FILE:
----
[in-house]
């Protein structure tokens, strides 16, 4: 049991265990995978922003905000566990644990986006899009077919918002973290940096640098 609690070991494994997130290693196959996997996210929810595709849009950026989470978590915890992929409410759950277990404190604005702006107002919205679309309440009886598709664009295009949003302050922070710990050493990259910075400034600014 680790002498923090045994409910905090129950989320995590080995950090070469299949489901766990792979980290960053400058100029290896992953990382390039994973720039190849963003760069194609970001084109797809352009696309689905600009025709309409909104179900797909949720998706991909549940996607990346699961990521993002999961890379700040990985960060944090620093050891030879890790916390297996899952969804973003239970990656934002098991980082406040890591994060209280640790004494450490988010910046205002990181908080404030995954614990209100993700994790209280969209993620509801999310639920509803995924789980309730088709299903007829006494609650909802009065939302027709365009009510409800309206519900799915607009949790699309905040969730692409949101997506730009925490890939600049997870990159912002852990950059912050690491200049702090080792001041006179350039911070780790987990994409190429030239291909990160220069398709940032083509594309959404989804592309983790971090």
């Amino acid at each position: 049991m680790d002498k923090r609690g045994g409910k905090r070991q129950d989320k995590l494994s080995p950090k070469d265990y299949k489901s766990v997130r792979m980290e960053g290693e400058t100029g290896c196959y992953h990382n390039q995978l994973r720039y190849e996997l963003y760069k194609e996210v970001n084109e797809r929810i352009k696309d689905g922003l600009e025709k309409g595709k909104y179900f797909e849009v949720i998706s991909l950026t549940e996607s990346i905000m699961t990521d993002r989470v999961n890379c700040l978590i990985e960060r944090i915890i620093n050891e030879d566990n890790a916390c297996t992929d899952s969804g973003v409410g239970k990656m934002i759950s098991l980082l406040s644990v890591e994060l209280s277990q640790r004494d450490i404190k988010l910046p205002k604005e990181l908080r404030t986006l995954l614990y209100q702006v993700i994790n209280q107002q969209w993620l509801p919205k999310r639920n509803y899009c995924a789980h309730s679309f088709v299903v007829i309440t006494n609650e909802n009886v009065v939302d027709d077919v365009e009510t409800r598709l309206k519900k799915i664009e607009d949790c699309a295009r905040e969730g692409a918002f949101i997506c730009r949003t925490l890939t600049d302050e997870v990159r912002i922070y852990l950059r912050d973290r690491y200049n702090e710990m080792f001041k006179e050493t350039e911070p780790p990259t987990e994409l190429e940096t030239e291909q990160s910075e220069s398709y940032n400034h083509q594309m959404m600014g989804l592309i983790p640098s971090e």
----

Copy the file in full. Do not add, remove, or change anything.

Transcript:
[in-house]
């Protein structure tokens, strides 16, 4: 049991265990995978922003905000566990644990986006899009077919918002973290940096640098 609690070991494994997130290693196959996997996210929810595709849009950026989470978590915890992929409410759950277990404190604005702006107002919205679309309440009886598709664009295009949003302050922070710990050493990259910075400034600014 680790002498923090045994409910905090129950989320995590080995950090070469299949489901766990792979980290960053400058100029290896992953990382390039994973720039190849963003760069194609970001084109797809352009696309689905600009025709309409909104179900797909949720998706991909549940996607990346699961990521993002999961890379700040990985960060944090620093050891030879890790916390297996899952969804973003239970990656934002098991980082406040890591994060209280640790004494450490988010910046205002990181908080404030995954614990209100993700994790209280969209993620509801999310639920509803995924789980309730088709299903007829006494609650909802009065939302027709365009009510409800309206519900799915607009949790699309905040969730692409949101997506730009925490890939600049997870990159912002852990950059912050690491200049702090080792001041006179350039911070780790987990994409190429030239291909990160220069398709940032083509594309959404989804592309983790971090």
């Amino acid at each position: 049991m680790d002498k923090r609690g045994g409910k905090r070991q129950d989320k995590l494994s080995p950090k070469d265990y299949k489901s766990v997130r792979m980290e960053g290693e400058t100029g290896c196959y992953h990382n390039q995978l994973r720039y190849e996997l963003y760069k194609e996210v970001n084109e797809r929810i352009k696309d689905g922003l600009e025709k309409g595709k909104y179900f797909e849009v949720i998706s991909l950026t549940e996607s990346i905000m699961t990521d993002r989470v999961n890379c700040l978590i990985e960060r944090i915890i620093n050891e030879d566990n890790a916390c297996t992929d899952s969804g973003v409410g239970k990656m934002i759950s098991l980082l406040s644990v890591e994060l209280s277990q640790r004494d450490i404190k988010l910046p205002k604005e990181l908080r404030t986006l995954l614990y209100q702006v993700i994790n209280q107002q969209w993620l509801p919205k999310r639920n509803y899009c995924a789980h309730s679309f088709v299903v007829i309440t006494n609650e909802n009886v009065v939302d027709d077919v365009e009510t409800r598709l309206k519900k799915i664009e607009d949790c699309a295009r905040e969730g692409a918002f949101i997506c730009r949003t925490l890939t600049d302050e997870v990159r912002i922070y852990l950059r912050d973290r690491y200049n702090e710990m080792f001041k006179e050493t350039e911070p780790p990259t987990e994409l190429e940096t030239e291909q990160s910075e220069s398709y940032n400034h083509q594309m959404m600014g989804l592309i983790p640098s971090e």